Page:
From the Christian Chronicle
I am afraid of falling.
Bailey McBride | Insight
I have fallen only one time in my adult life. My grandson-in-law was giving the family a tour of the school where he had been teaching for two and a half years in Costa Rica. I was carrying his 10-month-old son, and we were on a sloping surface that shifted from concrete to metal when I began to lose my balance.
I fell, clutching Amos so close that he was frightened, but not hurt. I had minor cuts and bruises, but since then I have been very cautious facing stairs without a handrail or footing that feels unsure. I’ve come to recognize how importance balance is to my walk.
Balance in life is important to our well being. All work and no play makes Jack a dull boy, as the proverb goes. It also shortens his life. I have many friends — male and female — who work 50 and 60 hours every week. They shrug it off as not a big deal, but in two or three years I see big changes in their mood and appearance. When I was at that stage of my life, I quickly learned that my creativity and reasoning ability were diminished by that schedule.
(PHOTO FROM PIXABAY.COM)
I began testing ways to help renew myself. A power nap could make a 12-hour work day more effective, I learned. Shutting out all thoughts of work for a Saturday and just enjoying family made the next week go well.
After about 10 years with that routine, I realized that I needed more time to escape the grind. I was able to arrange my time so that I left the office at noon one Friday a month, so we left town for a few hours of fun. Each person has to find a way to balance work and leisure so that productivity remains high, and life is fun.
'People of faith need time and activities to develop their spiritual lives.'
The focus of life in America makes education a central part of childhood and young adulthood. But a balanced life must include the growth of the mind throughout life. One of my intellectual heroes is a musician who always is studying the lives of important thinkers and writers. Another friend reads a novel each night for an hour. Casual reading is not the same as the energetic reading to learn more than the superficial ideas about a subject. Reading outside your comfort zone or special interests will help balance your thinking.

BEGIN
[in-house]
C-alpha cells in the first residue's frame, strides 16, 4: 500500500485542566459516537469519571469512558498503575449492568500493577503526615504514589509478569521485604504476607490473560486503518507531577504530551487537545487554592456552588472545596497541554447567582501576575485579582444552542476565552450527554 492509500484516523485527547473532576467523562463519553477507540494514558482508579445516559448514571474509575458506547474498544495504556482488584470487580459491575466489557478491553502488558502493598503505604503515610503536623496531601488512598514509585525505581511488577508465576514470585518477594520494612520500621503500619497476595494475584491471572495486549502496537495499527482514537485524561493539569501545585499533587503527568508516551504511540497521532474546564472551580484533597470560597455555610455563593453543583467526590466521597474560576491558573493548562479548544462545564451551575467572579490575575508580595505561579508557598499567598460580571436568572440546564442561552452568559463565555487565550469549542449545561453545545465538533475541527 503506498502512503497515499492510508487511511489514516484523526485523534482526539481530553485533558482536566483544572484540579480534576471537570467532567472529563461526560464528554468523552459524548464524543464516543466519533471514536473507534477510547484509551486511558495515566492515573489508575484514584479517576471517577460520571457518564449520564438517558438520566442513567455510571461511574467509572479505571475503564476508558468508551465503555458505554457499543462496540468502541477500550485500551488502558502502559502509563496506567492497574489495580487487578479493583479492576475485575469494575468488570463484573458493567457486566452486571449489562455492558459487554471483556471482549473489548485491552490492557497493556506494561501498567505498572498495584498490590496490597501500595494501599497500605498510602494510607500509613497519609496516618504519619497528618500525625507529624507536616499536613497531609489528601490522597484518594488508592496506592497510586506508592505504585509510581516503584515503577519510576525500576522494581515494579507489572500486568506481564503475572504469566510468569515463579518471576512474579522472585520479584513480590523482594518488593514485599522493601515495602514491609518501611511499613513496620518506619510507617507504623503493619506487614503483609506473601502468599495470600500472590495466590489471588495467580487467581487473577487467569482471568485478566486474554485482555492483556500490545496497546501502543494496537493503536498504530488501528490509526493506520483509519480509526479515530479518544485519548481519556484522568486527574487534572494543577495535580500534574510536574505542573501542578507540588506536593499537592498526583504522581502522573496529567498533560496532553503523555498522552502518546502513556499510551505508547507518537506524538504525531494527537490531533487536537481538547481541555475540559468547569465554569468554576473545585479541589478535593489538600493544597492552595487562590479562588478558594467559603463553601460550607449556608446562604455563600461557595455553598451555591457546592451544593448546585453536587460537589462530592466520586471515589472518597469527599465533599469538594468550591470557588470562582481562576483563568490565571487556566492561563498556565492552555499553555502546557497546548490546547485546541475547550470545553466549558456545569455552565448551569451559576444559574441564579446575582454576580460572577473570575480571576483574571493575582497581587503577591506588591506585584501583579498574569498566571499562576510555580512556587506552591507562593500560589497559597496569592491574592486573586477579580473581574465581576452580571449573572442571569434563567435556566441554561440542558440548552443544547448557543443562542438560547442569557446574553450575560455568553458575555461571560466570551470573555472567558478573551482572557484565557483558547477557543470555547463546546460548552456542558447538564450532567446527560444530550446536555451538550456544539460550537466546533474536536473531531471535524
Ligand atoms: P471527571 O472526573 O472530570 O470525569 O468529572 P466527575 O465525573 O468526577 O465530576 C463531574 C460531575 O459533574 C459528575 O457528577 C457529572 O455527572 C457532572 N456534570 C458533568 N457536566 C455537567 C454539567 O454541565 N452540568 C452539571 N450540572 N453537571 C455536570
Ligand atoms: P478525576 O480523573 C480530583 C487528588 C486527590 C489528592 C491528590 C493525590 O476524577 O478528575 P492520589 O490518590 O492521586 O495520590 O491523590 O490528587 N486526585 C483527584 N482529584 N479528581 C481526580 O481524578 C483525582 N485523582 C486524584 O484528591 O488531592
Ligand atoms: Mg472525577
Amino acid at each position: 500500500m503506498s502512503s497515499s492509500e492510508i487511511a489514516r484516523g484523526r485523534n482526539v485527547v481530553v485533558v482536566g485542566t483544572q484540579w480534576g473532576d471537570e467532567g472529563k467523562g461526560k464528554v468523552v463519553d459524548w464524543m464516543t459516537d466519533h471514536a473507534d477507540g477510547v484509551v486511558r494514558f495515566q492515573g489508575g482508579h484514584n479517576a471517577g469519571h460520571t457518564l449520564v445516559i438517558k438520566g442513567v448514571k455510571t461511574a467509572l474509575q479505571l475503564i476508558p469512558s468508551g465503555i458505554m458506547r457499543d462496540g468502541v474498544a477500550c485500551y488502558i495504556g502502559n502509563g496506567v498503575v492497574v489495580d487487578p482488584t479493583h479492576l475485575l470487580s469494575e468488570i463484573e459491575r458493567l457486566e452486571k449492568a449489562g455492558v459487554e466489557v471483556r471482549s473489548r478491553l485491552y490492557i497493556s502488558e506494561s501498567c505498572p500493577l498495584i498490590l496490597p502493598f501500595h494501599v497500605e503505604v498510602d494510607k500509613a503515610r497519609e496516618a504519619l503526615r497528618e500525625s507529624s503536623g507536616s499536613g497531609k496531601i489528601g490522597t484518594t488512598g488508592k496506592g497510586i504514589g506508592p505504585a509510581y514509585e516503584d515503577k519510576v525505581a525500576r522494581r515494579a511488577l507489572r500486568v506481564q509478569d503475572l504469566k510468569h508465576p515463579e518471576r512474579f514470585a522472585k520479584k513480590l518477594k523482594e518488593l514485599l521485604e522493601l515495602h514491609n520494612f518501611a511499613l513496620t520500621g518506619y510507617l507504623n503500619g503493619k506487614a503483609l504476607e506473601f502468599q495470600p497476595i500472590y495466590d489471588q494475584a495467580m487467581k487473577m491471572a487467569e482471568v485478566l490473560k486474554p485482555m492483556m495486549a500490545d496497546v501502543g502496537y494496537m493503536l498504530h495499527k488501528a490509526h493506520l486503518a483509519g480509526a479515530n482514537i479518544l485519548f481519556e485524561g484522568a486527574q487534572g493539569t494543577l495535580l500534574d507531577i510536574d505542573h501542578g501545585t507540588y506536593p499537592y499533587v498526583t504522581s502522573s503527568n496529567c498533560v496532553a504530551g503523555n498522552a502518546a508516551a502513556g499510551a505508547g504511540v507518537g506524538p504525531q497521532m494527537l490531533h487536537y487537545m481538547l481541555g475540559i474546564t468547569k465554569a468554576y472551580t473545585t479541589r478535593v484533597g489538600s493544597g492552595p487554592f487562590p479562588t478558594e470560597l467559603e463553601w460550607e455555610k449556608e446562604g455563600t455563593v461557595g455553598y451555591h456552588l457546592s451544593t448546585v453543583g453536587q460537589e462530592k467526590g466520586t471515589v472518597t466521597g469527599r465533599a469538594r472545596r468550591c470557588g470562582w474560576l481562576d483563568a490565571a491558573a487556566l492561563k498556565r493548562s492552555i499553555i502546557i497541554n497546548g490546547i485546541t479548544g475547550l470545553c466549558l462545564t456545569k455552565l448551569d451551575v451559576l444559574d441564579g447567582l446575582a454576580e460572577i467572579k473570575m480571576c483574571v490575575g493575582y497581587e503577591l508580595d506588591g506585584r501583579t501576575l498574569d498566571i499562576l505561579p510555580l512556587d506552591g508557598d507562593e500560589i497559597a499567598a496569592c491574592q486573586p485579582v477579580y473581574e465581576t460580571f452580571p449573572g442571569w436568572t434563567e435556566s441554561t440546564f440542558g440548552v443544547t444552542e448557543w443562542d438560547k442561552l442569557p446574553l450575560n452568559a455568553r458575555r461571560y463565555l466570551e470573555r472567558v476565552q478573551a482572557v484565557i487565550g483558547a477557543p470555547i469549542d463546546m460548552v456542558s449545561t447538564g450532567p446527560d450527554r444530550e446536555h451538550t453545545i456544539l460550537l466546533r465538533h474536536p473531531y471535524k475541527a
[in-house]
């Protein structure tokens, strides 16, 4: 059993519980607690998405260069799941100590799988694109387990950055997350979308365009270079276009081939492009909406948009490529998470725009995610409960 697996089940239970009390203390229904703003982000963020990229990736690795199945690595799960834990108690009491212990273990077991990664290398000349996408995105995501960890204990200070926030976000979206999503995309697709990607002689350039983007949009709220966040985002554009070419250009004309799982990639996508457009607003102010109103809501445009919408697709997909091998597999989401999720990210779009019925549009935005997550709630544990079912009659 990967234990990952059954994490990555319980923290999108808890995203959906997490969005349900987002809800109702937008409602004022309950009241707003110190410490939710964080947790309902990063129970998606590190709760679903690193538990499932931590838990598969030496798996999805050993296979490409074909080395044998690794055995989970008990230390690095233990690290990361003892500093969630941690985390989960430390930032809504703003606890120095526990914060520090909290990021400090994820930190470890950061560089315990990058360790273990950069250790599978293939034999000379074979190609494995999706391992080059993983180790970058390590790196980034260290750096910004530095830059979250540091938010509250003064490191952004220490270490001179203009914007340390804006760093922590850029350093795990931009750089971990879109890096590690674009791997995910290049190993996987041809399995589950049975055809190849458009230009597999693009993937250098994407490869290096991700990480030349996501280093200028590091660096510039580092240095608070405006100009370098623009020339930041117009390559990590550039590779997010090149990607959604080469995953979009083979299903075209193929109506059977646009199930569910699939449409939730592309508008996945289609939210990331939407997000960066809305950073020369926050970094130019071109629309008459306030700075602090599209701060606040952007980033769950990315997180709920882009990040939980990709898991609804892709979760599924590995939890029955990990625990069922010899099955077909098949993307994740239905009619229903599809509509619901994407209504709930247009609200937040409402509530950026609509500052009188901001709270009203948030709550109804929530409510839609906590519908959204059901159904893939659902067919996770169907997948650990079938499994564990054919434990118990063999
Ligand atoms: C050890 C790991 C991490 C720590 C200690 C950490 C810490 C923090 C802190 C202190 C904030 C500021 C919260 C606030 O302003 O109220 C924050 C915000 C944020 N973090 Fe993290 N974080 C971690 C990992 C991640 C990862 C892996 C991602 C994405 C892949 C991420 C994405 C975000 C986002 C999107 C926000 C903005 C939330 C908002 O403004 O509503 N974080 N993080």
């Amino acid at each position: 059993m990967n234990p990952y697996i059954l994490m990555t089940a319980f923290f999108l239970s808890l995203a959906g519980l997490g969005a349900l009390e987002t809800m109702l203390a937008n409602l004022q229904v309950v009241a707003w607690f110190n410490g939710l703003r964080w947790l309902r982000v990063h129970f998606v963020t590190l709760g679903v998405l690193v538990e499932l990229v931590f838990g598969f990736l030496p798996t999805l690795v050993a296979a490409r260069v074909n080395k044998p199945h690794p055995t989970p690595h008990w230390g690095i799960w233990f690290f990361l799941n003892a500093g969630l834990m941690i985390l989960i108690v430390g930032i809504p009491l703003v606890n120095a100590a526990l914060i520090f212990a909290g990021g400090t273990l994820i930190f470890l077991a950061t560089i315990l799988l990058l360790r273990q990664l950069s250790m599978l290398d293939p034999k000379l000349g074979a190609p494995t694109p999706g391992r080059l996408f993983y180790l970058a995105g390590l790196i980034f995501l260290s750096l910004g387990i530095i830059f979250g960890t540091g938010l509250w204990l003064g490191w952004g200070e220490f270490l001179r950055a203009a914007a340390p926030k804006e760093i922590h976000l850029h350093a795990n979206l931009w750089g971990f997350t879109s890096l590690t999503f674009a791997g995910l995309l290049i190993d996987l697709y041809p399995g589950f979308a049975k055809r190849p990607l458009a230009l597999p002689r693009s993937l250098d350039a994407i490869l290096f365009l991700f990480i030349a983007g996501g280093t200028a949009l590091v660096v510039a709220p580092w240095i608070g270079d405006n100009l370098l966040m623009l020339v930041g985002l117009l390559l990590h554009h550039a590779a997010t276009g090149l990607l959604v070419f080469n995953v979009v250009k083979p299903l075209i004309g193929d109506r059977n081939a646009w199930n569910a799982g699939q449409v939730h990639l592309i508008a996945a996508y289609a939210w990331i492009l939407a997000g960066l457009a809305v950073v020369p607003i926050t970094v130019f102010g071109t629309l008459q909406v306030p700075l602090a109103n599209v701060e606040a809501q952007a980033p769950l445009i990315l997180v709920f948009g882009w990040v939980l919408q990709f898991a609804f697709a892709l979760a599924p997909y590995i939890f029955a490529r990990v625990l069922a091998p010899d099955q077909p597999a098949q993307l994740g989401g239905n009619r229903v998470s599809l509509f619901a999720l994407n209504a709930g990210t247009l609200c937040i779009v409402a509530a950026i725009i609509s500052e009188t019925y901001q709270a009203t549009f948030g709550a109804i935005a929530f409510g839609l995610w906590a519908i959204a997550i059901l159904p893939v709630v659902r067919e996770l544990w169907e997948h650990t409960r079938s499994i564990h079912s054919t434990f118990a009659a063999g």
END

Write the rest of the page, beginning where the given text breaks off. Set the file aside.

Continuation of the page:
People of faith need time and activities to develop their spiritual lives. Developing a regimen for growing spiritually is really important. I first discovered spiritual disciplines when I was asked to teach a class on prayer for a group at church. I bought several books, but the one that provided the best information and inspiration was Richard J. Foster’s “Prayer: Finding the Heart’s True Home.” In the opening, Foster explains the role and power of discipline in developing a life of prayer that goes beyond the basic praise and petition. His analysis of prayer taught me that prayer can deal with a multitude of subjects. More than anything else, he helped show me that every aspect of my life should be the subject of thoughtful, soul-searching prayer.
A second spiritual discipline that can have positive benefit in our efforts to balance our lives is fasting. The idea of the fast is to give something up and put a spiritual matter in its place. A fast may be from food, sex, entertainment, cell phones or internet searches.
I have tried all kinds of fasts to focus attention on God. I get the most benefit from food fasts. Once, after studying Isaiah for more than 14 weeks, I decided I would give up food and focus all my waking time for three days on reviewing the prophet’s words systematically. That fast was one of the most meaningful and enlightening experiences of my life.
Other spiritual disciplines that I will discuss in the future are Scripture reading, worship and service.
The world has such a powerful hold on us that we need the spiritual disciplines to help us balance our lives.